December 24, 2016
Excited to share that my Fulbright Senior Specialist status has been renewed and that I will be teaching at the Tbilisi State Conservatoire (Wikipedia site) located in Tbilisi, Georgia (that’s the Republic of Georgia, bordering on Armenia, Azerbaijan, Turkey and southern Russia). I will also be performing at the Kavkaz Jazz Festival in Tbilisi. Joining me will be guitarist Craig Wagner and journalist Marty Rosen.
A major feature of my work will be to act in the role of coordinator/mediator, bringing together musicians from Georgia, Armenia, Azerbaijan, Turkey and others from throughout the region thru playing jazz. Master classes and joint ensembles will be offered. It is an exciting time and Marty will help document the endeavor with print articles, video, photos and social media.
Thanks to the Fulbright Senior Specialist program; Reso Kiknadze, Rector, Tbilisi State Conservatoire; Dean Christopher Doane, UofL School of Music; Bruce Kemelgore, UofL School of Business; ArtsLink; and Helen Mechitova, Kavkaz Festival coordinator, whose vision made this all possible.
Look for articles, video/photos and other related materials soon. Also visit Tracy in Tbilisi on Facebook and my own personal Facebook page.
FALL 2016 UofL ALUMNI MAGAZINE – Kavkaz Jazz Festival
Cultural Exchange – Marty Rosen, Downbeat (October 2016)
“QAFQAZ CAZ-2016” FEST?VALININ ?KS-S?DASI (September 21, 2016)
Tracy in Tbilisi FaceBook Live – Videos by Marty Rosen
Georgian jazz festival pull in UofL duo – Marty Rosen, Courier Journal (6/24/16)
Kavkaz Jazz Festival TV interview (6/9/16) Concert Photos
US Embassy announcement
UofL professor teach jazz, spread diplomacy - Jeffery Lee Puckett, Courier Journal (5/30/16)
Appearance on WHAS 11′s Great Day Live (5/25/16)
The world is a stage for UofL jazz professor - Niki King (5/10/16)
Photos – Music Photos – Kavkaz Jazz Festival Photos – Travel
Reflections: Republic of Georgia and China – Mike Tracy (June 19, 2016)
We have all experienced the power of music. How it can calm or arouse, bring joy or sadness, inspire, encourage and more. We all also know that jazz and improvised music has a very unique place in music’s many forms and styles. I have been very fortunate to visit so many places in the world, playing with people from all cultures, making friends, teaching young and old in languages I do not speak nor understand; yet communicating through the music we call jazz. What I repeatedly hear, no matter where I go, to whom I speak, is that jazz represents freedom – freedom to be creative as a musician, to interact with others in a respectful manner and, most importantly, personal freedom, someone valued for their thoughts and feelings. These are opportunities that far too many people in world lack, even in our country. We all have witnessed changes in the world – some extraordinarily positive alongside many that are devastatingly destructive and hurtful to all who believe in the love of life and family, whatever that means to an individual. My recent experiences in the Republic of Georgia and China made these connections and the value of jazz music strikingly clear.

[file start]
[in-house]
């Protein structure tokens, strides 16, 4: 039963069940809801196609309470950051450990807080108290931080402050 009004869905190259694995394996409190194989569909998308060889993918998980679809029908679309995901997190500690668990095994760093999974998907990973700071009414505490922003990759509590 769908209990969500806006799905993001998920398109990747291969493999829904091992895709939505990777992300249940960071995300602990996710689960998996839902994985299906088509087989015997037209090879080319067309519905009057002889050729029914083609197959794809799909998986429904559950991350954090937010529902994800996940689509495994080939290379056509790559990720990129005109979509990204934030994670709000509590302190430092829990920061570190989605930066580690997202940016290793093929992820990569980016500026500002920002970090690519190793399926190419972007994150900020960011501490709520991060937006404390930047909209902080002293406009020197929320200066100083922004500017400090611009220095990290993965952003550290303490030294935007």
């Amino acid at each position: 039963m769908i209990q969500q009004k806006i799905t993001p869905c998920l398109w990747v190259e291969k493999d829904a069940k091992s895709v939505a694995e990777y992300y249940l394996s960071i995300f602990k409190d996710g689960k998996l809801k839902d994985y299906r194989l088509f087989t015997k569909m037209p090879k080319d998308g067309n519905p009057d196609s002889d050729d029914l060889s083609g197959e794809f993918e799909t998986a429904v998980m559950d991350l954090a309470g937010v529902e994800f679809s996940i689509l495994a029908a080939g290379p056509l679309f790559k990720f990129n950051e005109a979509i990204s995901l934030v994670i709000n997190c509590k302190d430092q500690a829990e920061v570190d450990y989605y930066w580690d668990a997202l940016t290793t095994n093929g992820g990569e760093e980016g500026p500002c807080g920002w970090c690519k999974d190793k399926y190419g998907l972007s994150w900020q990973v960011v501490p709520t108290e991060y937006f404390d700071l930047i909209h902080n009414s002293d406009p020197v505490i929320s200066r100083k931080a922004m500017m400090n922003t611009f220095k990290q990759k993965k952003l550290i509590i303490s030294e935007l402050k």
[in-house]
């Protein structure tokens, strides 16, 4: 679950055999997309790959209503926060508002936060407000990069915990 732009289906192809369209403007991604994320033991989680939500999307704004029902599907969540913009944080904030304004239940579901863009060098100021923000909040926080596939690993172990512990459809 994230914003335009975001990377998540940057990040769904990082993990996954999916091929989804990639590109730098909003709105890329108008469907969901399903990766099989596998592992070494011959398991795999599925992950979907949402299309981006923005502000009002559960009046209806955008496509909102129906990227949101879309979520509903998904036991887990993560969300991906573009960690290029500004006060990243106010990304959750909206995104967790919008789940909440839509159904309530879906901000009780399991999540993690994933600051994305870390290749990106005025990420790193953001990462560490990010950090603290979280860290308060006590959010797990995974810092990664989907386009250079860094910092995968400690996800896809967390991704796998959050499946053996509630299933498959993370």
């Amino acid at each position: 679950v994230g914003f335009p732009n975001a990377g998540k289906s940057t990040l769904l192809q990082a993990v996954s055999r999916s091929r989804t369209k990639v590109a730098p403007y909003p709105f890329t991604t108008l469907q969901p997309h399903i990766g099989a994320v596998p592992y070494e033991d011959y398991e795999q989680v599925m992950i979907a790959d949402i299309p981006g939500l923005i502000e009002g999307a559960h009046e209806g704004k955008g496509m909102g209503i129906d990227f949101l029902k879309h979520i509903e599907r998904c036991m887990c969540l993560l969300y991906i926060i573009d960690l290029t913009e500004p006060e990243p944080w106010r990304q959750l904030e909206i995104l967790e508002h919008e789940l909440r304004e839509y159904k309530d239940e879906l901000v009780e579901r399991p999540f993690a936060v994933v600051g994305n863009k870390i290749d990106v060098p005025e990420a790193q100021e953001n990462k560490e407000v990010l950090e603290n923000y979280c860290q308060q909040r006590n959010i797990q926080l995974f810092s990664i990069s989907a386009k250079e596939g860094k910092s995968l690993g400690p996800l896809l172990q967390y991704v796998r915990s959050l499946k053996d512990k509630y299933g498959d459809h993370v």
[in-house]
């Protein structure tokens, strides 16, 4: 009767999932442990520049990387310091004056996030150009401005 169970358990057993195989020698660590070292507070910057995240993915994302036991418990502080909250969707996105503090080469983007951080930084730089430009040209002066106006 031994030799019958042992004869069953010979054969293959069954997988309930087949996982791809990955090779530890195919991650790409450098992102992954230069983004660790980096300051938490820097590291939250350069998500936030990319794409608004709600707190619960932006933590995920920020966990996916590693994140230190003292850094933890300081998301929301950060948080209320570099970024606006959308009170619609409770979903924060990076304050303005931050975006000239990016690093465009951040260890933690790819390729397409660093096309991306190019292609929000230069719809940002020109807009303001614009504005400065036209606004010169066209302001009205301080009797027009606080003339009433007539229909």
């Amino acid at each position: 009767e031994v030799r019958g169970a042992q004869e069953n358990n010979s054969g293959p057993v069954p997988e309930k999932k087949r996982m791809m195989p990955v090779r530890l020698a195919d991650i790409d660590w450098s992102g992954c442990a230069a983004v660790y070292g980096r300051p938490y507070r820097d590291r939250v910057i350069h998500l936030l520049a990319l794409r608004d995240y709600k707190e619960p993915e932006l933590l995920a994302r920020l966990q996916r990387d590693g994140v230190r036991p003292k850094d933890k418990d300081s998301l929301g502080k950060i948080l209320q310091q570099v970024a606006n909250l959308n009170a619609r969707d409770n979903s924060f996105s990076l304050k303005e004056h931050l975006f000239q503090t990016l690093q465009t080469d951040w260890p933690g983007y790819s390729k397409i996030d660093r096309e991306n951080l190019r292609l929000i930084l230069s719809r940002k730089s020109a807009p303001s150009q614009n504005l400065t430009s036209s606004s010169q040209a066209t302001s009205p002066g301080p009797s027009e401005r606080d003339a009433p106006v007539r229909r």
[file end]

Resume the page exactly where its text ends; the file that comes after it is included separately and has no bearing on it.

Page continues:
For the past seven years, one young lady, Helen Machitova, has had a dream of bringing together counties from the Caucasus region. Many of which historically don’t like each other, even warring just weeks prior. This dream is called the Kavkaz Jazz Festival. In June I was fortunate to witness this dream firsthand and was once again amazed at the power of jazz and the strong will of one person. Guitarist Craig Wagner and journalist Marty Rosen joined me in this experience. Musicians and groups came from Armenia (two ensembles), Azerbaijan, Iran, Turkey and Georgia (three ensembles). Craig and I were there to perform as a duo and with musicians from the other groups. In addition, we presented master classes, ensemble rehearsals and private lessons for fifteen days primarily for Georgian students but other festival performers joined in. It was not unusual to see Iranians sitting next to Armenian musicians who in turn were next to Azeris – all joining in our sessions. It was clear that we were able to reach each though the music and I know I was touched by their engagement, sincerity, questions and overall enthusiasm.